We Spoke To Adults With Mental Health Issues About How Early Intervention Could Have Changed Their Lives
Almost a third of British parents feel they could look like a bad mother or father if their child has a mental health problem, according to exclusive research for The Huffington Post UK. Nearly one in three (32%) of parents said they would worry that a child with a mental health issue would reflect badly on them, according to the poll, published as part of our Young Minds Matter series, guest edited by The Duchess of Cambridge.
Children have to wait an average of 10 years to get help after they first suffer mental health problems, according to research by a leading independent charity. And the delay in treating them ends up costing society more than £105billion a year, the Centre for Mental Health has found. The research found that ignorance of mental health issues and the lack of support for children and parents are the main causes of the decade of delay.
For an adult suffering with a mental health problem, talking about how they’re feeling can be difficult. So, for a child with limited language skills, opening up about their feelings can be almost impossible. That’s where art therapy comes in. It uses activities, such as painting, to help children understand and discuss thoughts they may find distressing.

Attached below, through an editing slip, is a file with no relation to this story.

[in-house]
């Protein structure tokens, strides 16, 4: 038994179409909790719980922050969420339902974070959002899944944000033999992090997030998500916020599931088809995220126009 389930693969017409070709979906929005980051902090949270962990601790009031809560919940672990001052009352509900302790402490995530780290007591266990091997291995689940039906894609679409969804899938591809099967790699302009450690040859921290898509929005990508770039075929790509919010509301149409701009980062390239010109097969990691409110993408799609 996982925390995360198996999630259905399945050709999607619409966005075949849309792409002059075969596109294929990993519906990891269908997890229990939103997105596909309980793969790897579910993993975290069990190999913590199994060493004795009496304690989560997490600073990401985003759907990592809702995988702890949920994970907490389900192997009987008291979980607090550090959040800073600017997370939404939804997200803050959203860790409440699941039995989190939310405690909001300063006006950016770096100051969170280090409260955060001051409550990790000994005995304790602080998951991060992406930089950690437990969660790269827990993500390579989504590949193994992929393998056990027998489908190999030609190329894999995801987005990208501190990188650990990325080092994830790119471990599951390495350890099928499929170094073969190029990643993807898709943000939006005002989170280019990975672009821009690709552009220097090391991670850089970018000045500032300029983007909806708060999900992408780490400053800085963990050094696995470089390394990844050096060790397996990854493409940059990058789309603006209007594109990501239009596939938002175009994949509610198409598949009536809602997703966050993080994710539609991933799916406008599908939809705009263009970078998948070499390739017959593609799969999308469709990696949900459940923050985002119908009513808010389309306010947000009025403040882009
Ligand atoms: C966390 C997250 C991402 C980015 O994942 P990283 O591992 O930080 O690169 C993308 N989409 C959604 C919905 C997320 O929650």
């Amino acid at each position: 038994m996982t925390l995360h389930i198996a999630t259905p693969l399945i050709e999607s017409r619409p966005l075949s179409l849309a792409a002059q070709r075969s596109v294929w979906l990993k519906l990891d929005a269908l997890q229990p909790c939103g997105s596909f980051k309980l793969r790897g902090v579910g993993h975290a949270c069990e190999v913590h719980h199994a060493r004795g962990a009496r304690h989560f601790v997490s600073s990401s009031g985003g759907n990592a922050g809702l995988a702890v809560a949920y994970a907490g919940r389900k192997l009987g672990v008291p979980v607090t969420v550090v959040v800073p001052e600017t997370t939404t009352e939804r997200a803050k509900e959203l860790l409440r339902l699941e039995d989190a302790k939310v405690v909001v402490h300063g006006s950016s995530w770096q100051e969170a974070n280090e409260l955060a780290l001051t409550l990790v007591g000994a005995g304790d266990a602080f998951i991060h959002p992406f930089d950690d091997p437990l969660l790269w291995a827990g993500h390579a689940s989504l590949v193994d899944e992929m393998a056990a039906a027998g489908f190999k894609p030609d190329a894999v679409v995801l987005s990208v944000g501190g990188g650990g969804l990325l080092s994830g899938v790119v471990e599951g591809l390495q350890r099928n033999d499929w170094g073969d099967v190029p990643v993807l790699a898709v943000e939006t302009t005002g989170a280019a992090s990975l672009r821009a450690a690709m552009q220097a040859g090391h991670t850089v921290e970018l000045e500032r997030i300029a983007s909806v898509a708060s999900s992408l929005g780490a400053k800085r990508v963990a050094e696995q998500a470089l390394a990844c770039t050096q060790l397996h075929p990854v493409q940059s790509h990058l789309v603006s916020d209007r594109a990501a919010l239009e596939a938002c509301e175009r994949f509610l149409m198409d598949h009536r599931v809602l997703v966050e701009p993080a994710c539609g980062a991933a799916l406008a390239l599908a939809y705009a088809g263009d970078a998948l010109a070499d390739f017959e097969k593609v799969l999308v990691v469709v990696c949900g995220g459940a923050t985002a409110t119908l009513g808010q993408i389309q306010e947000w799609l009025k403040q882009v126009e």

As I grew up, there were many more instances where I was bullied. For being fat, for wearing glasses, for being a swot, for being a horse-crazy child who rode riding school ponies at Pony Club when all the posh, rich girls had their own. I wish there'd been somewhere to turn, an easy way at school to talk to my teachers. Apart from the love of my family and friends, there didn't seem to be any help available, let alone a professional ear to talk to. And that can't be healthy.
It is such a privilege to have this opportunity to be Guest Editor of the Huffington Post today, and to celebrate the amazing work being done to improve and understand the mental health of young children. Young Minds Matter, being launched today, is a new series where issues and work around the mental health of young children will be explored. Like most parents today, William and I would not hesitate to seek help for our children if they needed it. We hope to encourage George and Charlotte to speak about their feelings, and to give them the tools and sensitivity to be supportive peers to their friends as they get older. We know there is no shame in a young child struggling with their emotions or suffering from a mental illness.